July 31, 2015 | Senate Foreign Relations Committee
Sanctions and the JCPOA
Chairman Corker, Ranking Member Cardin, and distinguished members of the Senate Foreign Relations Committee, I am honored to testify before your Committee to discuss the sanctions implications of the recently announced Joint Comprehensive Plan of Action (JCPOA) between the P5+1 and Iran. I am especially privileged to speak to the sanctions-related elements and dimensions of the JCPOA.
I take this responsibility seriously given the gravity, stakes, and implications of this agreement and Congress’s role in reviewing the JCPOA on behalf of the American people. The question of a nuclear-armed Iran is a critical security issue for the United States, our allies, the broader Middle East, the global non-proliferation regime, and has serious implications for the potential and future use of American power in all its forms.
I come to this issue with views born from relevant experience – as the first-ever assistant secretary of the treasury for terrorist financing and financial crimes until May 2005, and then as the deputy assistant to the President and deputy national security advisor for combatting terrorism (2005-2009). While in these positions, we shaped the financial constriction campaign against Iran starting in 2005, and confronted the world’s leading state sponsor of terror.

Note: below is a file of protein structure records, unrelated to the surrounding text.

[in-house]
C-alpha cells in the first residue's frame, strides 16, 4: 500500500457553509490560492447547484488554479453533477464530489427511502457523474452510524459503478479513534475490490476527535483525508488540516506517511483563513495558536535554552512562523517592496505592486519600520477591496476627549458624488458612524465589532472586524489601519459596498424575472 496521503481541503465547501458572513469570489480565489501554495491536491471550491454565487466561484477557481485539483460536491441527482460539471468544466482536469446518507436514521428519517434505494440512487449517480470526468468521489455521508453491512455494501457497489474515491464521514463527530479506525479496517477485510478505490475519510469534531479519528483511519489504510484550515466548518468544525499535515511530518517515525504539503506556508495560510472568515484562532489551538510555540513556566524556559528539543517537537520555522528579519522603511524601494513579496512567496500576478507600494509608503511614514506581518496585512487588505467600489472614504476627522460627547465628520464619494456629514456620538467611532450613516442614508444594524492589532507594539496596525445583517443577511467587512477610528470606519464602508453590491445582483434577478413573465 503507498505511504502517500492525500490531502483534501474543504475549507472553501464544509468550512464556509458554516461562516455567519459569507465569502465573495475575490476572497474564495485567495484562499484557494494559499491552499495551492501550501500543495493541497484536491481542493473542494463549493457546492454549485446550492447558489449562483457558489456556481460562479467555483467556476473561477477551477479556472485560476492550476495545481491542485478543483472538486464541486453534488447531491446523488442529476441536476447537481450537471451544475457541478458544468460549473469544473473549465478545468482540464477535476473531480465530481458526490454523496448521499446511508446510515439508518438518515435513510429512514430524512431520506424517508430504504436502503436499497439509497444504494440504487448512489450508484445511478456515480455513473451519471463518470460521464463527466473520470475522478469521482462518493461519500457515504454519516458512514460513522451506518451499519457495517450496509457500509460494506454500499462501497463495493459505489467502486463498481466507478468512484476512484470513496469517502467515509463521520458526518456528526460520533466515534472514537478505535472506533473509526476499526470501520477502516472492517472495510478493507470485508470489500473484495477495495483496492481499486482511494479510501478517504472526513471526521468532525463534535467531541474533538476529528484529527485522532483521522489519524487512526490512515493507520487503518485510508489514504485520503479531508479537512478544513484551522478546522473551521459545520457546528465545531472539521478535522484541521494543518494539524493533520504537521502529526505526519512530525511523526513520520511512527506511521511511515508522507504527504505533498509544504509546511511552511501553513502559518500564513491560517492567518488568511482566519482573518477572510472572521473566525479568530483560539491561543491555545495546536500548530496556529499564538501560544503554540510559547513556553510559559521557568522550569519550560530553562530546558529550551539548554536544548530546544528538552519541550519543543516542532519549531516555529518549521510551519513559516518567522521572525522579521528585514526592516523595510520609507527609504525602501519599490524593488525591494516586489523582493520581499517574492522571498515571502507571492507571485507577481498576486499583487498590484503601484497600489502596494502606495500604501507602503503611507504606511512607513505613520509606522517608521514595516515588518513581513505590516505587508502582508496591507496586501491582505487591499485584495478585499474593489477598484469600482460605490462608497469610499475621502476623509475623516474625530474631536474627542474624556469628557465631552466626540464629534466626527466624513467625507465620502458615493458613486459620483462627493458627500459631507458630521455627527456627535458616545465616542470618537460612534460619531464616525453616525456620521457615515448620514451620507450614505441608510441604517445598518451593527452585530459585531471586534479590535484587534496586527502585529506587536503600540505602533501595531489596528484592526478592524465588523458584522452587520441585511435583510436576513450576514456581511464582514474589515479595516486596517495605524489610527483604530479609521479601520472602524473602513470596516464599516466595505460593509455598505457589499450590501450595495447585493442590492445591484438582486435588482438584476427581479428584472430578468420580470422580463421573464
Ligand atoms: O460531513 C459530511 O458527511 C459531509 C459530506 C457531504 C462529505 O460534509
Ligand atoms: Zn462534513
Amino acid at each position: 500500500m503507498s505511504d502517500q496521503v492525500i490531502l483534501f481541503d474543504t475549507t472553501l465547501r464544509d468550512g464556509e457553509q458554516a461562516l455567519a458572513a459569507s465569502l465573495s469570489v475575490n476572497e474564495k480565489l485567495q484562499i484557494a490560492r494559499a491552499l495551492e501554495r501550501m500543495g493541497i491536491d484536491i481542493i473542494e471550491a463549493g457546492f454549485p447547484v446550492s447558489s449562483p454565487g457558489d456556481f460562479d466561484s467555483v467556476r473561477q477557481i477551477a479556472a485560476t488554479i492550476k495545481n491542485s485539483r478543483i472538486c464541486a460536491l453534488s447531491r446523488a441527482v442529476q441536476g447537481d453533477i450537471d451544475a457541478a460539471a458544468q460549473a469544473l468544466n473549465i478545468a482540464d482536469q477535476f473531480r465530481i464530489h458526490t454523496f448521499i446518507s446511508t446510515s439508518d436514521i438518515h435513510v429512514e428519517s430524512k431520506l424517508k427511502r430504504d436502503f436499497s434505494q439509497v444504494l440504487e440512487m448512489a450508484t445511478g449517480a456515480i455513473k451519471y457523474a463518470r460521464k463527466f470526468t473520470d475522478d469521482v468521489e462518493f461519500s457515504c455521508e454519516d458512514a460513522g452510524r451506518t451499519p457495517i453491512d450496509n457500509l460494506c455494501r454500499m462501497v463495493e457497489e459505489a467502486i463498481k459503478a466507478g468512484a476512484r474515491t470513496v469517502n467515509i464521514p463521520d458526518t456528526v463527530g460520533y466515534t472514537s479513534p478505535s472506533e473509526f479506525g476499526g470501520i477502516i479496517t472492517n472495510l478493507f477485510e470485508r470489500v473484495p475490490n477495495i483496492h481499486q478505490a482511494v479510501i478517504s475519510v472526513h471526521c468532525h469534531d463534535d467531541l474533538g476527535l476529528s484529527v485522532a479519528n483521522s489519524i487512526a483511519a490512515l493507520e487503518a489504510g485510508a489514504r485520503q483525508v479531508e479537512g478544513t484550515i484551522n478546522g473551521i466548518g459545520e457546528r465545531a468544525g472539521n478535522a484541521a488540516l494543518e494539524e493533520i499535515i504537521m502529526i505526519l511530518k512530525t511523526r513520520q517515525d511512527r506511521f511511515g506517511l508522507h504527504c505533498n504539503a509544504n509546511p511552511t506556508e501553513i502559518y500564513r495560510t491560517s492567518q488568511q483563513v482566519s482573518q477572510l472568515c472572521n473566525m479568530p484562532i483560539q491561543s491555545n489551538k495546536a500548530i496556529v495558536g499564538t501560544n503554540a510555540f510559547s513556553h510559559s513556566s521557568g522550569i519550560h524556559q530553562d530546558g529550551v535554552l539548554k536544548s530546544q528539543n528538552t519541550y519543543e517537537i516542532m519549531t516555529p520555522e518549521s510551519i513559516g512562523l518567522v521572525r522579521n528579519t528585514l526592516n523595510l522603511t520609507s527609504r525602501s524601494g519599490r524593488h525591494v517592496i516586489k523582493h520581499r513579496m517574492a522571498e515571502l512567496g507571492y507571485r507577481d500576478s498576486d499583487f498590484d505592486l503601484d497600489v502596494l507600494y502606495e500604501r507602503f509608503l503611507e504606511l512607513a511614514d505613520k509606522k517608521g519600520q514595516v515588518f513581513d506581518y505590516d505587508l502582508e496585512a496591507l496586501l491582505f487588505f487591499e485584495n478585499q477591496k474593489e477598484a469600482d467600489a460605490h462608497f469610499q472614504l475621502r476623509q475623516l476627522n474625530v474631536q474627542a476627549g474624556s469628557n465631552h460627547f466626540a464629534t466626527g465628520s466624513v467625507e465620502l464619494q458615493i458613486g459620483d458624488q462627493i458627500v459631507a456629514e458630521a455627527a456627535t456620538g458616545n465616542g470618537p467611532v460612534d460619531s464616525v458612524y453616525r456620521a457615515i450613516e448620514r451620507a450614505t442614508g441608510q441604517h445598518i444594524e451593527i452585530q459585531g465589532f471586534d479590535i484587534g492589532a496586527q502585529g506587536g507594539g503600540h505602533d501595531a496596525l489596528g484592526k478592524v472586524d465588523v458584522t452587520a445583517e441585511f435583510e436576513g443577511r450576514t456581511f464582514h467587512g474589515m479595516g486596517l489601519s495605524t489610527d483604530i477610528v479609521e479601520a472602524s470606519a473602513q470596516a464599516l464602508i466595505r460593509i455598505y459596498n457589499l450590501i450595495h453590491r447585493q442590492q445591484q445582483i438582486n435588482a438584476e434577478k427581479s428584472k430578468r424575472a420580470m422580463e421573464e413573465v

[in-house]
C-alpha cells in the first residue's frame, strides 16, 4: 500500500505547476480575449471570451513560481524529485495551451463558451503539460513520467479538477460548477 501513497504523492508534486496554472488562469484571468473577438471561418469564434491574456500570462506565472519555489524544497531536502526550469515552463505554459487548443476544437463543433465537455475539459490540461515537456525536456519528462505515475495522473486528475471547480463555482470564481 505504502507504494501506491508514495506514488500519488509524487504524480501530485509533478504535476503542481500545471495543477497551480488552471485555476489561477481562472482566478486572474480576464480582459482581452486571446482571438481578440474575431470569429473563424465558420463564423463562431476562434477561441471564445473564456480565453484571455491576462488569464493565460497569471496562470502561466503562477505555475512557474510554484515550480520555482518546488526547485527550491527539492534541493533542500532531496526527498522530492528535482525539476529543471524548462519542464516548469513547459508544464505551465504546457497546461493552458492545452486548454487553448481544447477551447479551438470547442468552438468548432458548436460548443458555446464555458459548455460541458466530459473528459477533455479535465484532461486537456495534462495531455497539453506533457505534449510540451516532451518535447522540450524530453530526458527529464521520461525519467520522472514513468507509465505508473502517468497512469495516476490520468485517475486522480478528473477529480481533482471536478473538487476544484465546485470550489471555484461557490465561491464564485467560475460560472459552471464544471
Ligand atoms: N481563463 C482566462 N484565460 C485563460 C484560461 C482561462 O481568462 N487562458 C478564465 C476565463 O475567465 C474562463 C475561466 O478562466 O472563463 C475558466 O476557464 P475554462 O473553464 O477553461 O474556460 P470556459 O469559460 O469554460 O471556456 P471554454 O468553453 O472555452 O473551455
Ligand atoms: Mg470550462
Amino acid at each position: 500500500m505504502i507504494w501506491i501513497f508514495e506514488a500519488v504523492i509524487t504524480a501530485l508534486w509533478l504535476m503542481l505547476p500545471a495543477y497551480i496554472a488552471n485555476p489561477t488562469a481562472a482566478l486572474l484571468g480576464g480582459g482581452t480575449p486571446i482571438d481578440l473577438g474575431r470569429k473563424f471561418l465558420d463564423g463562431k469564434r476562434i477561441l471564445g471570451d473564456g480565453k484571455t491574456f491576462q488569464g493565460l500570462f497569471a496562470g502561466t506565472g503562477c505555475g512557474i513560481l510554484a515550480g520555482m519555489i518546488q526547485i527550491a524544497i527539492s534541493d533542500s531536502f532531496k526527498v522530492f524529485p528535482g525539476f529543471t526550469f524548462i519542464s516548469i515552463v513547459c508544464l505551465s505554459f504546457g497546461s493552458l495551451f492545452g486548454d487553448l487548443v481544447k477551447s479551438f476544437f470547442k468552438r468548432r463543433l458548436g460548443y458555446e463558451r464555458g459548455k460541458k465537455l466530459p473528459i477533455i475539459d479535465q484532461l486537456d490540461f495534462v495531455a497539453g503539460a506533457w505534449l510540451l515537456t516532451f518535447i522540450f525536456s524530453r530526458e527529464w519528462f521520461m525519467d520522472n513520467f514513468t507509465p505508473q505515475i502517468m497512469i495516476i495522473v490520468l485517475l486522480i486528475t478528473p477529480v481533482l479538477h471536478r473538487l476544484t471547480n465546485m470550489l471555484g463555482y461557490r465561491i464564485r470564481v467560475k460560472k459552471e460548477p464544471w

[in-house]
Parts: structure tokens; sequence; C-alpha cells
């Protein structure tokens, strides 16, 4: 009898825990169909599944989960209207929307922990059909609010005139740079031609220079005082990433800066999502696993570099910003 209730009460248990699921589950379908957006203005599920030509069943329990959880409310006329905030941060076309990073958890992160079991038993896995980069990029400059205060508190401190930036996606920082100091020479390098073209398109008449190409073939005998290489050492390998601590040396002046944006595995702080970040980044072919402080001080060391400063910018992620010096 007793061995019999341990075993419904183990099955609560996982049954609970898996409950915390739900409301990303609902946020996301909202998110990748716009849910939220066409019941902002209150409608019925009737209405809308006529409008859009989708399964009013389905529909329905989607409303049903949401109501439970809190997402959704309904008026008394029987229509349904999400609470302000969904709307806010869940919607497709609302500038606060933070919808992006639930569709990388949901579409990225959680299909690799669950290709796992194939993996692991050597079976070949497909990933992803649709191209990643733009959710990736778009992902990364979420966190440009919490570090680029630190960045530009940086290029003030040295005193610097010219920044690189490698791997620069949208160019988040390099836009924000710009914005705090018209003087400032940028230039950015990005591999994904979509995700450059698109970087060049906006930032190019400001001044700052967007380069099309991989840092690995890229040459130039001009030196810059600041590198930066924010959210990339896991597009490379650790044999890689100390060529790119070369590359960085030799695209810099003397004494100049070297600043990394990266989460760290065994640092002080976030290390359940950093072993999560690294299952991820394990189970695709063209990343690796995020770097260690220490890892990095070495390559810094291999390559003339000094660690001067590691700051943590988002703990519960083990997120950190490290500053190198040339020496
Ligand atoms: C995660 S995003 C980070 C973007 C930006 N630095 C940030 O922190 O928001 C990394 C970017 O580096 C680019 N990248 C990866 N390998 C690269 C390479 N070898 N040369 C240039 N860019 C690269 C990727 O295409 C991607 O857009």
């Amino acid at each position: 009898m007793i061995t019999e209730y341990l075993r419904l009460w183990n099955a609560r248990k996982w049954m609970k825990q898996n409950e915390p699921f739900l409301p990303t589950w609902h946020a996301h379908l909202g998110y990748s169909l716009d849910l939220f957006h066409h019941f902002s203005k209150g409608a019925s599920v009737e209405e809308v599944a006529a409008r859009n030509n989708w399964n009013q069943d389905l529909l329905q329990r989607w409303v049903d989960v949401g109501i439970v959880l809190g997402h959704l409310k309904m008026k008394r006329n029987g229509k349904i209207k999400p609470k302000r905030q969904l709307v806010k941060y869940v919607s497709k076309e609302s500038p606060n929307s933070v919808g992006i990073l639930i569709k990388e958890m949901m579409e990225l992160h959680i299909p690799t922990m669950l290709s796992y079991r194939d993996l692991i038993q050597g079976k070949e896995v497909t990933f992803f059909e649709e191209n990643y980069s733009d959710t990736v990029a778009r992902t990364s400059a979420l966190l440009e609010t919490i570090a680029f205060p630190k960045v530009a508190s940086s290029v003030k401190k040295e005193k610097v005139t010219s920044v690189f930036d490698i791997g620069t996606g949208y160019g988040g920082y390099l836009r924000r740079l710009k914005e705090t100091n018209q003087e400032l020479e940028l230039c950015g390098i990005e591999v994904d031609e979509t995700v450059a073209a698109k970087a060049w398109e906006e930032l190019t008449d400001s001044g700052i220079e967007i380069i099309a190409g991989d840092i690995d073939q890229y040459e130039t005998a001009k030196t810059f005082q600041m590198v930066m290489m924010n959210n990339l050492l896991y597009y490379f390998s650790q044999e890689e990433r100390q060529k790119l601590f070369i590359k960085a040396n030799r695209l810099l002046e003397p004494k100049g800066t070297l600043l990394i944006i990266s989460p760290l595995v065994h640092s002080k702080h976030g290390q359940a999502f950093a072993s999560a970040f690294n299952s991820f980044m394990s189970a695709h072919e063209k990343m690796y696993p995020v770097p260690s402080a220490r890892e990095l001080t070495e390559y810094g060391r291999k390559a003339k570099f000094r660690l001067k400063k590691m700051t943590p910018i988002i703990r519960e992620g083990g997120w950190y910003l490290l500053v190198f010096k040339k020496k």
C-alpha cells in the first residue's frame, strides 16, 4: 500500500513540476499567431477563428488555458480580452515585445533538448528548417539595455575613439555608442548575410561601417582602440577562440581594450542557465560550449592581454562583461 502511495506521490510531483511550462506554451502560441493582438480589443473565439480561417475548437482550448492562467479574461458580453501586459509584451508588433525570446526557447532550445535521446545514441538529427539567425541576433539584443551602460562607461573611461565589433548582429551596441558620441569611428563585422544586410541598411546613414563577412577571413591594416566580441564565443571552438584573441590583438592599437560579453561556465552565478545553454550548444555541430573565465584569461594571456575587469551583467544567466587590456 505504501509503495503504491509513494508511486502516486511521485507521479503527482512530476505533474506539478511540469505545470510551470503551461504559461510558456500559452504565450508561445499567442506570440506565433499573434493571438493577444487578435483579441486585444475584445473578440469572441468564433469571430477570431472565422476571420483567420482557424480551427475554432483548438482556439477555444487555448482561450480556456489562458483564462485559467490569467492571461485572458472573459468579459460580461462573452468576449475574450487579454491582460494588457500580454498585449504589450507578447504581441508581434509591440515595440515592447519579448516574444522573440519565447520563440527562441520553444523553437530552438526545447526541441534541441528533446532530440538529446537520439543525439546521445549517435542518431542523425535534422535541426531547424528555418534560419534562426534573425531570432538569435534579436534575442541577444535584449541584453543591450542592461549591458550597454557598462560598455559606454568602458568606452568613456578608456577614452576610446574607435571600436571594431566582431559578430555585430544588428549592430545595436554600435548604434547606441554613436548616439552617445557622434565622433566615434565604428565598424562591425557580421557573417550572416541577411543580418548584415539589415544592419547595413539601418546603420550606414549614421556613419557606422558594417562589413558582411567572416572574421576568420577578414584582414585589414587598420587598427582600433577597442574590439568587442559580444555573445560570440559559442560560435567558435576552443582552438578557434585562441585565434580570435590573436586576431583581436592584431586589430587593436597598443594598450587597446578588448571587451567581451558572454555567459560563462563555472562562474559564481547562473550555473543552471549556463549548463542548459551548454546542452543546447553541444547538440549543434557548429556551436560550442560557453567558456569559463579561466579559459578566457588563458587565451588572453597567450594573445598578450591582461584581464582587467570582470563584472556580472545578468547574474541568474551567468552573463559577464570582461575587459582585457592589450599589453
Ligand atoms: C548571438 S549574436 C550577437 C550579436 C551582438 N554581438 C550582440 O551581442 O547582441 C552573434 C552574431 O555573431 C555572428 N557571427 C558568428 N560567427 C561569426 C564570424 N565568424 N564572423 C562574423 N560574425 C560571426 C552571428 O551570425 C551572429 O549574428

I also come to this issue now as an outside expert, having written, taught, and spoken extensively about the use of sanctions and financial power in national security; counterterrorism and transnational threats, strategy, and policies; and legal principles and constructs in national security decision-making, including in our coercive statecraft and diplomacy.
The task of negotiating a deal of this nature and complexity – with multiple parties and against an avowed enemy of the United States – has been a daunting and lengthy task. I know that those involved from the United States government – from multiple agencies and across two Administrations – have worked tirelessly on this issue.
And I know that all involved have been seeking a peaceful solution to the Iranian nuclear problem – through painstaking strategies of coercion, sanctions, and diplomacy. The financial and economic constriction campaign has been built methodically over the course of a decade to help drive the Iranian regime to the table and change the course of their nuclear program. Indeed, these efforts built on over three decades of sanctions against the Iranian regime for its support of terrorism, quest for a nuclear program, human rights abuses, and other dangerous activities.
These efforts have also been designed to constrain and isolate rogue Iranian behavior and protect the integrity of the U.S. and international financial systems. This was a monumental task, and there is no silver bullet that will get us everything we want in a deal.
Unfortunately, this is a flawed agreement. I have not been asked today to delineate all the gaps, problems, or challenges in the JCPOA, nor would I be qualified to do so. But I do want to point out three fundamental problems with the JCPOA that frame my analysis:
1. Problematic End State: Iran as a Nuclear Power.
2. Problematic Construct: Iran as Co-Equal.
3. Problematic Sanctions Relief: Constraints on U.S. Financial and Economic Power.